Everyone wants to play the perfect MMO, but no one seems capable of creating one. BigWorld Tech's commercial MMO Engine attempts to aid developers in their quest to move designs off of paper and onto the computer. The BigWorld engine was demoed last month at GDC Austin, and we got to use the tool's level editor and map layout functionality. After what we did with it, you can smell the Fillet MignOrc from miles away.
Some environmental effects from the BWT demo
On their site, BigWorld pushes the lukewarm concept of turn-based MMO's (like the majority of MMOs now) out the window and aims to fuse designflow with creative freedom. Currently used mostly in Chinese and Asian games, their engine and content creation tools are moving along at a healthy pace, and if we are lucky, will break into the Western market soon (other than Stargate Worlds, which failed epicly).
In my 30 minutes with the level editor, with no prior experience (and with the guidance of Phillip Joyce from BWT), I was able to lay out a simple comedic scene starring two roasted Orcs and one fire-breathing behemoth. It should be noted that I received minimal help, only asking when thoroughly stumped. That in mind, I was able to quickly adapt to movement, object placement, folder architecture, and implementing pre-built models and animations. The movement is very intuitive and incorporates several of the finer nuances from 3D modeling programs, making it easy for people with some development experience to jump right into.
Orcs in kilts, scarier than men in tights?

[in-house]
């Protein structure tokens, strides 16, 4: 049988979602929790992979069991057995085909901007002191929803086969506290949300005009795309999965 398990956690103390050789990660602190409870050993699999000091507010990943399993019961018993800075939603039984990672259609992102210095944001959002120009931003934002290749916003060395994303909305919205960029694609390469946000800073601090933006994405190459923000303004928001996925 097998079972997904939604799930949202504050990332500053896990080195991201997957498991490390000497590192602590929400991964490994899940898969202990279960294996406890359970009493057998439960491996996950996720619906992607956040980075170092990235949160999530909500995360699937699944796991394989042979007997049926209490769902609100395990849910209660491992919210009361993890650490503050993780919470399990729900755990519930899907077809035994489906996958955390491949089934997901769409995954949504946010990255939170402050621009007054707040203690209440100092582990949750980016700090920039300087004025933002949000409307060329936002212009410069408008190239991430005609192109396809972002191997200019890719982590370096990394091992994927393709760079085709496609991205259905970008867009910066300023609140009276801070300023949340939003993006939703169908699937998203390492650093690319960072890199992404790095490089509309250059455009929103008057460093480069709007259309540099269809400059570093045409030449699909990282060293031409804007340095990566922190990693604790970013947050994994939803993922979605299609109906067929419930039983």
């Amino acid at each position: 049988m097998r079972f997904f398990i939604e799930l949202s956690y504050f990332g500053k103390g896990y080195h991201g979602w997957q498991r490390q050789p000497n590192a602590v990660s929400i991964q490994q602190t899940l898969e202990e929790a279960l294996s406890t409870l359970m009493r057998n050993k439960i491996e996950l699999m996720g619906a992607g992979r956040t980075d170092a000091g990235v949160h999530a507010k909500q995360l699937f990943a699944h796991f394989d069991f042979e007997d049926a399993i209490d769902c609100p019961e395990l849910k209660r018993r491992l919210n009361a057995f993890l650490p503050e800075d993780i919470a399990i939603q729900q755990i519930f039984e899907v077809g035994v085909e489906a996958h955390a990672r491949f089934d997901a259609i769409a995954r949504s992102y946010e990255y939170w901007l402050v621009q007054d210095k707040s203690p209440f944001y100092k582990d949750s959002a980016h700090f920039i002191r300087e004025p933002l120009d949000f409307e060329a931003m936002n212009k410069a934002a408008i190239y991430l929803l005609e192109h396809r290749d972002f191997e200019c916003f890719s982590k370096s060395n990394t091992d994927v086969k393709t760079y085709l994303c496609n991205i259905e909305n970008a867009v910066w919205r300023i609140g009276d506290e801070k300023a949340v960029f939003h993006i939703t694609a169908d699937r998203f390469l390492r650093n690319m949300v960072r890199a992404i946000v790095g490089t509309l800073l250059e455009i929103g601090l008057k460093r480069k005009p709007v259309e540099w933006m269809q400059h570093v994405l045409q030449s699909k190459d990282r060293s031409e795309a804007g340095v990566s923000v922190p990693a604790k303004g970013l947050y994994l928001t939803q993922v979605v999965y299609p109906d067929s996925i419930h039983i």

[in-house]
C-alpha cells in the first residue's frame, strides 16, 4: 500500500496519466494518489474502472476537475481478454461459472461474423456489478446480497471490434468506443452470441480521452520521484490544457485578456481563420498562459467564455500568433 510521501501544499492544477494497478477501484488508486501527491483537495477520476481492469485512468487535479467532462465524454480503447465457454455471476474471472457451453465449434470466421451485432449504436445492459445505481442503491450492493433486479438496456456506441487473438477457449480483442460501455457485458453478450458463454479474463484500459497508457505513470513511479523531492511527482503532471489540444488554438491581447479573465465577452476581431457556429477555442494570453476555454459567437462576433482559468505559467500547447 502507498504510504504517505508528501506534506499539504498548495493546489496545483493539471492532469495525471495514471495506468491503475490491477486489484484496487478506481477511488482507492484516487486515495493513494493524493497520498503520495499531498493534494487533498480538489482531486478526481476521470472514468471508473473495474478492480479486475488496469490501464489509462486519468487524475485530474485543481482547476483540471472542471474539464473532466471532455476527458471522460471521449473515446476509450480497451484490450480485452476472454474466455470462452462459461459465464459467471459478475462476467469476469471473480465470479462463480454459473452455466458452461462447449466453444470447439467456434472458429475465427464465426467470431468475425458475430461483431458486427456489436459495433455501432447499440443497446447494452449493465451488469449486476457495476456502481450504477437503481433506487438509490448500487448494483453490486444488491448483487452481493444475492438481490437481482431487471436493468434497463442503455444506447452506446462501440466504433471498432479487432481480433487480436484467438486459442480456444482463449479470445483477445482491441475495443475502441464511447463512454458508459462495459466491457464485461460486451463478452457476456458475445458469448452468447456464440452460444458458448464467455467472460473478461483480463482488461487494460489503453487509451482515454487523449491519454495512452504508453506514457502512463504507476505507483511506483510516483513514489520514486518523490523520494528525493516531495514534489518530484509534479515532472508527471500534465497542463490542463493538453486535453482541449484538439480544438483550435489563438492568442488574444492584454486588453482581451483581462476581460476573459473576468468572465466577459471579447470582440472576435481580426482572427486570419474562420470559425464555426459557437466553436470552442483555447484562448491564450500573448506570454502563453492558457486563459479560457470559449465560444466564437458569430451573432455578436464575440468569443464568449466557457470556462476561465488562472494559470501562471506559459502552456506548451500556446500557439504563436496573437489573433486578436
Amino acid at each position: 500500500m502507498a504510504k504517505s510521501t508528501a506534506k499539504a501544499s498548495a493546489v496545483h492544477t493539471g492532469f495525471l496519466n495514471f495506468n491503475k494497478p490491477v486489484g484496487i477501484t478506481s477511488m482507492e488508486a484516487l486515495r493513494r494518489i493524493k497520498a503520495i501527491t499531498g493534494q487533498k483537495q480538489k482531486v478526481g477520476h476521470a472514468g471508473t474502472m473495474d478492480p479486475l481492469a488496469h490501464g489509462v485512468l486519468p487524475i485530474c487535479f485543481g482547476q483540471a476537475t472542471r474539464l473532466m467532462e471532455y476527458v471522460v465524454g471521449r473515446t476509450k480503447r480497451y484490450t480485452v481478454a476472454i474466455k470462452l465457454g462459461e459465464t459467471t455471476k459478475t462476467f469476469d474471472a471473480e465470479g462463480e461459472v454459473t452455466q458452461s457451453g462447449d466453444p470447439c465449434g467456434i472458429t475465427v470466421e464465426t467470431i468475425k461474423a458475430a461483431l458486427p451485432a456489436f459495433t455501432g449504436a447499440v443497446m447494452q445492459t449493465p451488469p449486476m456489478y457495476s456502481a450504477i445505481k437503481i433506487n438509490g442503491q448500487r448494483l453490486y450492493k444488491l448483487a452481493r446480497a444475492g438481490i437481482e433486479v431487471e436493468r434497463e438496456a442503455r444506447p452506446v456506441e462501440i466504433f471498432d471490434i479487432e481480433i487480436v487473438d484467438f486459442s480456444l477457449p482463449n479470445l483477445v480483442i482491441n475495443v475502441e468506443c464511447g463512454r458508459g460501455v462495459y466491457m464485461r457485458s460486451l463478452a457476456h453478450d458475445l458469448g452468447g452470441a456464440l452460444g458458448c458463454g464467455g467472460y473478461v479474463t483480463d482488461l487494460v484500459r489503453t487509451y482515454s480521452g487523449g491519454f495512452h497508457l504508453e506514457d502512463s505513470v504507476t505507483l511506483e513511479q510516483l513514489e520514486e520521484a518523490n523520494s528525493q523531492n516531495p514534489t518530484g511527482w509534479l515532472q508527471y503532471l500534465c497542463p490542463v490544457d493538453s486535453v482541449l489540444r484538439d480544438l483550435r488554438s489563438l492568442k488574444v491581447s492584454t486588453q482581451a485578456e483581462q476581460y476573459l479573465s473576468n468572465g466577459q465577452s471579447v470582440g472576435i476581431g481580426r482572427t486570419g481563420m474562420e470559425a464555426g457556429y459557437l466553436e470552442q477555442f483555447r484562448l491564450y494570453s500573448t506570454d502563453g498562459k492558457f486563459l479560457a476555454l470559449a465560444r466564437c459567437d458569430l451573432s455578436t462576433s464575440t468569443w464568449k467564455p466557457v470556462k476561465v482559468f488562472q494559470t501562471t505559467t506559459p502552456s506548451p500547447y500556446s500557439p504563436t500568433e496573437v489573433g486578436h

With an armory of pre-defined generic textures, characters, objects, and buildings, I set down a non-descript building in the middle of a non-descript desert. This build would soon be join by a, you guessed it, couple of non-descript orcs. The orcs were positioned atop the building, a cobble road placed in front of it, and some vendor carts and apple baskets ontop of that. That's when I accidentally discovered a character model named something along the lines of "Beast" or "Demon" (can't remember exactly), whatever it was, it caught my attention. That's when Phillip showed me how to assign the 'roar' animation to this Godzilla-sized devil from the depths of Hell. Kicking his hooves, the demon leaned forward, reared his head, and blasted my poor orcs with saliva. After rofling and lollerskating at my now-drenched orcs, I stumbled over a particle effect called MEGAFIRE. I think you can see where this is going. Yup, no more building, and back to where the story started, roasted orcs.
Needless to say I was pumped about the editor, and having little time to try the other tools, this was enough to get me interested in the product. BigWorld says that their indie development kit will be released "sometime soon," and they also noted that, unlike the current version, the indie release will not have source code packed with it. Regardless, it's a suite that any developer shouldn't miss out on. The ability to shrug off the old turn-based combat and take on something like an MMOFPS (see: APB) is something I hope they succeed with, because few other companies have successfully made an MMOG that does not feature the all-too-popular letters "R" and "P." Speaking of RPGs, here's a fantasy demo of their tool.
~Steve "Lelldorianx" Burke